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Page 301 - There are few ways in which a man can be more innocently employed than in getting money.
Page 424 - No, Sir ; there is nothing which has yet been contrived by man, by which so much happiness is produced as by a good tavern or inn.
Page 314 - He made the common remark on the unhappiness which men who have led a busy life experience, when they retire in expectation of enjoying themselves at ease, and that they generally languish for want of their habitual occupation, and wish to return to it. He mentioned as strong an instance of this as can well be imagined.
Page 150 - But, Sir, in the British Constitution it is surely of importance to keep up a spirit in the people, so as to preserve a balance against the Crown ". JoHNSON : " Sir, I perceive you are a vile Whig. — Why all this childish jealousy of the power of the Crown ? The Crown has not power enough.
Page 112 - the poor in England were better provided for than in any other country of the same extent: he did not mean little Cantons, or petty Republicks. Where a great proportion of the people...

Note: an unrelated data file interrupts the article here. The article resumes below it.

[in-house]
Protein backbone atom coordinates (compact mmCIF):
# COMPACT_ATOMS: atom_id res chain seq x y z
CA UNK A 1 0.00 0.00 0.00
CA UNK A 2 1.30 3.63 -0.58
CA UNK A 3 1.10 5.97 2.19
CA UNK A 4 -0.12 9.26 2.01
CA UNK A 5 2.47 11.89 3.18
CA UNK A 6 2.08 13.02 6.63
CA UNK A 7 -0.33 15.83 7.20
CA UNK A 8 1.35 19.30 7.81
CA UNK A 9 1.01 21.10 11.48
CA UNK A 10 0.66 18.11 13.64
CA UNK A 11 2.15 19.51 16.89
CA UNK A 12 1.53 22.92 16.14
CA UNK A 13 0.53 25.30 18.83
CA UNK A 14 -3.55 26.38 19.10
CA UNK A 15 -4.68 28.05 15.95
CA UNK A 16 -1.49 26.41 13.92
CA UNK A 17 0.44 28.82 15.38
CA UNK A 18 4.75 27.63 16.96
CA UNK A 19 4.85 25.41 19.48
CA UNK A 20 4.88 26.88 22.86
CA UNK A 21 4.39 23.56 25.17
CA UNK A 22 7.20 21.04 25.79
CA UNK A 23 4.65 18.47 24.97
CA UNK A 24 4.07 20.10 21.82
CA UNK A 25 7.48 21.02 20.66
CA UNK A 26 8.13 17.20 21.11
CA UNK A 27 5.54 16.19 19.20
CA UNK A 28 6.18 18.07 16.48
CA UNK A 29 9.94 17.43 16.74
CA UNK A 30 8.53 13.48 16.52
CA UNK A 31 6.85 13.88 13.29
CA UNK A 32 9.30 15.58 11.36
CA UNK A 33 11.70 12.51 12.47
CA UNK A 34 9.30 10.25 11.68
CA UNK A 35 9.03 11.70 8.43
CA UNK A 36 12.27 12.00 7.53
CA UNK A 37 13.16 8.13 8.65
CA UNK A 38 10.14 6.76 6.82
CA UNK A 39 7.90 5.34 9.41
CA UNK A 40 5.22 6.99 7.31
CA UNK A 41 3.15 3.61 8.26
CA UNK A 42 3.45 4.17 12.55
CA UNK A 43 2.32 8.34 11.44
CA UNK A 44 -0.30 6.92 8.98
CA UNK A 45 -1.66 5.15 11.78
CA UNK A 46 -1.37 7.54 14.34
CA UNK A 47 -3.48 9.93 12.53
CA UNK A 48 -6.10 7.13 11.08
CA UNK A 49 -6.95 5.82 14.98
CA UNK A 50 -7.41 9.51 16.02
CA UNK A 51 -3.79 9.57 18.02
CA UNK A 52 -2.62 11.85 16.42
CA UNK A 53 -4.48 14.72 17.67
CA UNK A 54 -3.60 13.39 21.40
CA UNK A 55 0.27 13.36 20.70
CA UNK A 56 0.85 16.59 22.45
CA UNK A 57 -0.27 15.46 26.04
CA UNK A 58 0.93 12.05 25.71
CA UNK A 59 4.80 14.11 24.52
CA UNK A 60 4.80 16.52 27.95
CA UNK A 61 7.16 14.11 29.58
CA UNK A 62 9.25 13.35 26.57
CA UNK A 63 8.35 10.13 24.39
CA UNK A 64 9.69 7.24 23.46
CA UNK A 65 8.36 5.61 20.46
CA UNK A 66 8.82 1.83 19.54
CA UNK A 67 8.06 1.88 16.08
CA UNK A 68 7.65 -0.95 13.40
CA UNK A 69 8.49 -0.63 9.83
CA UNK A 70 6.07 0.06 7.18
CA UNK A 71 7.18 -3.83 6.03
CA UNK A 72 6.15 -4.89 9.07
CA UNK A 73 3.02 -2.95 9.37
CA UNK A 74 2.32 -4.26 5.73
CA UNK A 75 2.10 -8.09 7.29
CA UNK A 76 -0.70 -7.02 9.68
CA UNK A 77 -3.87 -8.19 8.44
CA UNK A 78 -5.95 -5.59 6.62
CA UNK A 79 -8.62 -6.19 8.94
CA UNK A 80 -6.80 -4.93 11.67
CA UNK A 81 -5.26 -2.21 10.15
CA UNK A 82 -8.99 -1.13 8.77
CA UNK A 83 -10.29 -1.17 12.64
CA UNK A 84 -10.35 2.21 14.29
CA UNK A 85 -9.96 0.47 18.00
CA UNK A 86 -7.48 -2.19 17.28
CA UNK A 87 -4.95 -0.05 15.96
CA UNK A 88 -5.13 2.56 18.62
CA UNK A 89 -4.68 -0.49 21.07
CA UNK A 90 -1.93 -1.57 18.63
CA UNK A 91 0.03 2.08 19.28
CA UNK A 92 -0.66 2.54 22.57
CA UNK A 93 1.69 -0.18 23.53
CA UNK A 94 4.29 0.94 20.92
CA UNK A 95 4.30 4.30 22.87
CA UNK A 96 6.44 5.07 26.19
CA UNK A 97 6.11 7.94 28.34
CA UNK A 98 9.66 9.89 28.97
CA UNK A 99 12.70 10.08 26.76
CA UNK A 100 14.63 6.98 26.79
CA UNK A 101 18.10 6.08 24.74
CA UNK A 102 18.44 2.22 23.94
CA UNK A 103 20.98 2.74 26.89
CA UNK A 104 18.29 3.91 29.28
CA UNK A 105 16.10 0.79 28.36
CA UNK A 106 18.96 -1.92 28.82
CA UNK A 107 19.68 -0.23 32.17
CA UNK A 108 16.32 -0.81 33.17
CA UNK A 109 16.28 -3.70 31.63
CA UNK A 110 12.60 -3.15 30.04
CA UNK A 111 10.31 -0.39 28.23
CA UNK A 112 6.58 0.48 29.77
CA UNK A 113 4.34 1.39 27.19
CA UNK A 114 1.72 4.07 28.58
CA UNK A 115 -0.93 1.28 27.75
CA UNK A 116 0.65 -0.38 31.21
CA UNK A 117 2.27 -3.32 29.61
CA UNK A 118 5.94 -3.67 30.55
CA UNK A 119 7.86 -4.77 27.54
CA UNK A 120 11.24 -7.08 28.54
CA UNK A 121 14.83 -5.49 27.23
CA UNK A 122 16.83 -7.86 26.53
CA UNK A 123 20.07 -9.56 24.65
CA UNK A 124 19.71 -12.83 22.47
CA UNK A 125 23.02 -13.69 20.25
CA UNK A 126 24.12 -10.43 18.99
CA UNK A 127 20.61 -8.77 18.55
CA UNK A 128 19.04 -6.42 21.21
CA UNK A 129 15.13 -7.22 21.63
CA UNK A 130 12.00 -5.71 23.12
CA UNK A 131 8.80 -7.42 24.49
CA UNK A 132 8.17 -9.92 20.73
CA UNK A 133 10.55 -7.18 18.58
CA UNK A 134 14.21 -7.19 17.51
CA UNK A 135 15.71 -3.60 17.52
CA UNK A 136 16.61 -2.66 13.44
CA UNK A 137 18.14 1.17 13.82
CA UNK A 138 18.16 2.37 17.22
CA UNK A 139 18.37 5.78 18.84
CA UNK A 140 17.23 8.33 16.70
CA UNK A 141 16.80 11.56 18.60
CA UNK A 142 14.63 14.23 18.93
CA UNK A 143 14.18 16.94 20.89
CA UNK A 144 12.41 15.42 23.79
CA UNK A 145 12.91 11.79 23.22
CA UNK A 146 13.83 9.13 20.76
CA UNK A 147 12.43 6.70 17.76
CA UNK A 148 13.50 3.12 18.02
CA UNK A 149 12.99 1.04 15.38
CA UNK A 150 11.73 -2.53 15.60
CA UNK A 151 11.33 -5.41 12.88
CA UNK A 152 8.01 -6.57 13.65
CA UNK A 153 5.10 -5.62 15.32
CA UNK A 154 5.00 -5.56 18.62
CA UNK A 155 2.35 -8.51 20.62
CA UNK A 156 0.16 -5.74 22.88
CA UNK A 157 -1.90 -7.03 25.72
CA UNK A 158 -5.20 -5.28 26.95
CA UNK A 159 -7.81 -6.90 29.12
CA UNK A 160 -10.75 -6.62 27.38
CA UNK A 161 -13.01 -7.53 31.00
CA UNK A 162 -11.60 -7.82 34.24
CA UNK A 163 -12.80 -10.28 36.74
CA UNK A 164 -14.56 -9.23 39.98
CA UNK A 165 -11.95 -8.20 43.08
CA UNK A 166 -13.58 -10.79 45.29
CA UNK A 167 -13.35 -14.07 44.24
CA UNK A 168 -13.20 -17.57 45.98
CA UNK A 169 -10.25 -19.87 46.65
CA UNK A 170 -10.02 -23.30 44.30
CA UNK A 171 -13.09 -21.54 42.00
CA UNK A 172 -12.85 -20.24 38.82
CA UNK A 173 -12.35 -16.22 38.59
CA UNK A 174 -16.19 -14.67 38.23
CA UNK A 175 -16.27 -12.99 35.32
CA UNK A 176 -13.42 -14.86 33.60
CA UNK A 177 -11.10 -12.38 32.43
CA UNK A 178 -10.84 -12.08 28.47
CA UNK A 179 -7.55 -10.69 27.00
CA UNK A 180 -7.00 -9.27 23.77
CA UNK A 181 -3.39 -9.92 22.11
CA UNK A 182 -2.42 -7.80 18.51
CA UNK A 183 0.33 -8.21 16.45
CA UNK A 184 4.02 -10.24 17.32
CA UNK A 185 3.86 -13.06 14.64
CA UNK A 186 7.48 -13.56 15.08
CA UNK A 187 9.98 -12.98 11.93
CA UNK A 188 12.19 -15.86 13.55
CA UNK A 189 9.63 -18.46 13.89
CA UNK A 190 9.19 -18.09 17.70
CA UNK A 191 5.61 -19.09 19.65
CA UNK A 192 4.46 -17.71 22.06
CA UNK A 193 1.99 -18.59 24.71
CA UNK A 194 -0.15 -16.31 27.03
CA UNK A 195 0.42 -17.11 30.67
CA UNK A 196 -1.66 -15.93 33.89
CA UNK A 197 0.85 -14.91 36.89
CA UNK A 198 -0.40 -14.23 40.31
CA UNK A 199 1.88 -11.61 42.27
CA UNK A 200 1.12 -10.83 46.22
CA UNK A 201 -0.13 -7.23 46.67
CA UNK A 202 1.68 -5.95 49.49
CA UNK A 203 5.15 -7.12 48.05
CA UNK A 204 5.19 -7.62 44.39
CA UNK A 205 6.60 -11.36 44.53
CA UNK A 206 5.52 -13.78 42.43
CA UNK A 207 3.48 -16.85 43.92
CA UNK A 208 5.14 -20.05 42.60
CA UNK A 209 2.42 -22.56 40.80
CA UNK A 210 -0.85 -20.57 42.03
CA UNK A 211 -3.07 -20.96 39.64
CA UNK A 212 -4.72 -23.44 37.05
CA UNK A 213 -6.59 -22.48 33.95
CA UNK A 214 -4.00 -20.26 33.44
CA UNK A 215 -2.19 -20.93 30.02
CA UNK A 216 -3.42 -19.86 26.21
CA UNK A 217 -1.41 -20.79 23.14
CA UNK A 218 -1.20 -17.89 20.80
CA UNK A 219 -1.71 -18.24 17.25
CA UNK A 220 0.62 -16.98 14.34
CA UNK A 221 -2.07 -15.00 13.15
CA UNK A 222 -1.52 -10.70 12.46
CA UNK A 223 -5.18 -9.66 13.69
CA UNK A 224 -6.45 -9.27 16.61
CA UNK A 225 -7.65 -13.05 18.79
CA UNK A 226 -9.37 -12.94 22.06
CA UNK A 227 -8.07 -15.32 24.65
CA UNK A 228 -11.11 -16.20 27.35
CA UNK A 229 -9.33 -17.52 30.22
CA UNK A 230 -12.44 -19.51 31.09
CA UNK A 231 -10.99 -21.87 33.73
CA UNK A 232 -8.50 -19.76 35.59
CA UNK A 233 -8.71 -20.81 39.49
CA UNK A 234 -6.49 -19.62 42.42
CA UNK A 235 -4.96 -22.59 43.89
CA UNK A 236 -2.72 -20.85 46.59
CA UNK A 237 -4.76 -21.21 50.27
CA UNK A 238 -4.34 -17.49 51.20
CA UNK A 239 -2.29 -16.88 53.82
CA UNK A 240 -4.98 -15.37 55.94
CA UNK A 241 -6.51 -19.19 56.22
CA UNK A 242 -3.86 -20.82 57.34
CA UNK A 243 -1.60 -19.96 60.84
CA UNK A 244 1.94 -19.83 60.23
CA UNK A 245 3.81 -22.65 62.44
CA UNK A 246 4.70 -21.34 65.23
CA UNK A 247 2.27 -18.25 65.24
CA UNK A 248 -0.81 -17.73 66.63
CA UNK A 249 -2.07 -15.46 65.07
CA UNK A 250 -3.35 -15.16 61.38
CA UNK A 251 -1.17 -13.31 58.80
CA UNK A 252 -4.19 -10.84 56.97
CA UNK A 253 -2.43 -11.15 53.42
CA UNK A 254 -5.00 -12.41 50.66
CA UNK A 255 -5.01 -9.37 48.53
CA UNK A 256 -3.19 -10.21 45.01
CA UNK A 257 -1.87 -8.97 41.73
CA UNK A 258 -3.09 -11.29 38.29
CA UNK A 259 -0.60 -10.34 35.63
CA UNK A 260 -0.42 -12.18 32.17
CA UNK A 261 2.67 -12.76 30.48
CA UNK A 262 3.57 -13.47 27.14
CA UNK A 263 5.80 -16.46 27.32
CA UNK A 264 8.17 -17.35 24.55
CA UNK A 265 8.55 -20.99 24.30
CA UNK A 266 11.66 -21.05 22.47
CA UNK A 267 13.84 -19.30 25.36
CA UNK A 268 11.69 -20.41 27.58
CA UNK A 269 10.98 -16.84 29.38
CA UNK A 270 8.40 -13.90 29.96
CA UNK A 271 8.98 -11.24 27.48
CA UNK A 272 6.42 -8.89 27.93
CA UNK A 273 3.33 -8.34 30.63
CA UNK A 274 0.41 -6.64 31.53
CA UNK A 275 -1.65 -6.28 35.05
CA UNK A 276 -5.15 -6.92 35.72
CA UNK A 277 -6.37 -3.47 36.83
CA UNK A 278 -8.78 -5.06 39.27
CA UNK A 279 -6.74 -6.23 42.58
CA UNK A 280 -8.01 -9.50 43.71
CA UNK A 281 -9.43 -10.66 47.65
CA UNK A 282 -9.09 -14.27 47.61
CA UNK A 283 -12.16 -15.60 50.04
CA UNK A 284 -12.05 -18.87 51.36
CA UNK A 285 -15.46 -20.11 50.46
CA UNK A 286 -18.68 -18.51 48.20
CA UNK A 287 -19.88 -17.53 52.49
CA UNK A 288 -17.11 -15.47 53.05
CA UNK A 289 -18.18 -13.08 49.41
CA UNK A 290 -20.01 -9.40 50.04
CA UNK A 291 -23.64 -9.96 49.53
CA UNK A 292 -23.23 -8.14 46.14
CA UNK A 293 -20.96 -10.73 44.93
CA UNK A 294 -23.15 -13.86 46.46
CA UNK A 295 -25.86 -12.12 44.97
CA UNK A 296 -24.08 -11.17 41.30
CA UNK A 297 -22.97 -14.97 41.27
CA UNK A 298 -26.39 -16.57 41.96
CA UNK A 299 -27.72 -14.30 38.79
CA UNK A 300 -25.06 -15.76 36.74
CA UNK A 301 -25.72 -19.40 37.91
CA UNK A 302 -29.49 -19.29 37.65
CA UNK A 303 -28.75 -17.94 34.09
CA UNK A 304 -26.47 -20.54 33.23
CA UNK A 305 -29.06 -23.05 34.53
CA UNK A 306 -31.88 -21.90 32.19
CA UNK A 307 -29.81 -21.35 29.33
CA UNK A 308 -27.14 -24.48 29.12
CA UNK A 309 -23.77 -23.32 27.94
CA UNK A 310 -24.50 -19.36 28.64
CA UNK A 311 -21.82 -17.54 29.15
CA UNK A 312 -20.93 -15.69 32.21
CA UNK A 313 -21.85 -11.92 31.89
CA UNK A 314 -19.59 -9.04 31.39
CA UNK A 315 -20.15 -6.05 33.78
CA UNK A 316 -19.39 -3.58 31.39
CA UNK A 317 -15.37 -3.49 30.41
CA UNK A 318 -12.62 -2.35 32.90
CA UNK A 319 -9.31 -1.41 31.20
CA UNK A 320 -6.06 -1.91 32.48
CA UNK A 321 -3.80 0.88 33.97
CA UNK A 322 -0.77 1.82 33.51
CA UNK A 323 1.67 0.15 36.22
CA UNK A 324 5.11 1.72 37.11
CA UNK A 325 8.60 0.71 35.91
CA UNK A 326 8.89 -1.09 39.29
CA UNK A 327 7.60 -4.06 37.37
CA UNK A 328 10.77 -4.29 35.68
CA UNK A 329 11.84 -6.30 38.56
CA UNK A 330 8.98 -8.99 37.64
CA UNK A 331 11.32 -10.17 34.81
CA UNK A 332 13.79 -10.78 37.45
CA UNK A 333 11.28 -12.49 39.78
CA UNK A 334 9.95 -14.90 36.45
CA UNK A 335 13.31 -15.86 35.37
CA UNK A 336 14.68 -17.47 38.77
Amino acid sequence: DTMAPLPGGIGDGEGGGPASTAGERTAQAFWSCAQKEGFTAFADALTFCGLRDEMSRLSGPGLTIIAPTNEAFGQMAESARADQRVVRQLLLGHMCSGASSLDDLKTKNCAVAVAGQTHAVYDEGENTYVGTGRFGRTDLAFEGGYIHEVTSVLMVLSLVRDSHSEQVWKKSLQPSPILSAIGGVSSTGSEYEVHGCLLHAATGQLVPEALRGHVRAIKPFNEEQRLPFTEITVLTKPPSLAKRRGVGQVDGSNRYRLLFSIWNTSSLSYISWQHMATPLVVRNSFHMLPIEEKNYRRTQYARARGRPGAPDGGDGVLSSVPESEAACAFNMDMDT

Page 205 - ... that the fear of something made him resolve ; it is upon the state of his mind, after the resolution is taken, that I argue. Suppose a man either from fear, or pride, or conscience, or whatever motive, has resolved to kill himself; when once the resolution is taken, he has nothing to fear. He may then go and take the King of Prussia by the nose, at the head of his army. He cannot fear the rack, who is resolved to kill himself. When Eustace...
Page 1 - Sir, that all who are happy, are equally happy, is not true. A peasant and a philosopher may be equally satisfied, but not equally happy. Happiness consists in the multiplicity of agreeable consciousness. A peasant has not capacity for having equal happiness with a philosopher.